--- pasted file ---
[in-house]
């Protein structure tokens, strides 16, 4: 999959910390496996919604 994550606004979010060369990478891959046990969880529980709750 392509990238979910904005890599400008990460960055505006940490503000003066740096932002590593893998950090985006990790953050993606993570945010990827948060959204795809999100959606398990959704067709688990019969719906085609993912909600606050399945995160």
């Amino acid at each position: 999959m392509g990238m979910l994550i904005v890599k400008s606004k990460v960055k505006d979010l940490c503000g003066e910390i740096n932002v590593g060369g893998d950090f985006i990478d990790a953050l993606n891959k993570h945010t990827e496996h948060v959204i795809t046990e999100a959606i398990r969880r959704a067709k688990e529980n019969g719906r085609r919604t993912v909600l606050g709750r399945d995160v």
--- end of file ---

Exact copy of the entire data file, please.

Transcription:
[in-house]
């Protein structure tokens, strides 16, 4: 999959910390496996919604 994550606004979010060369990478891959046990969880529980709750 392509990238979910904005890599400008990460960055505006940490503000003066740096932002590593893998950090985006990790953050993606993570945010990827948060959204795809999100959606398990959704067709688990019969719906085609993912909600606050399945995160």
């Amino acid at each position: 999959m392509g990238m979910l994550i904005v890599k400008s606004k990460v960055k505006d979010l940490c503000g003066e910390i740096n932002v590593g060369g893998d950090f985006i990478d990790a953050l993606n891959k993570h945010t990827e496996h948060v959204i795809t046990e999100a959606i398990r969880r959704a067709k688990e529980n019969g719906r085609r919604t993912v909600l606050g709750r399945d995160v």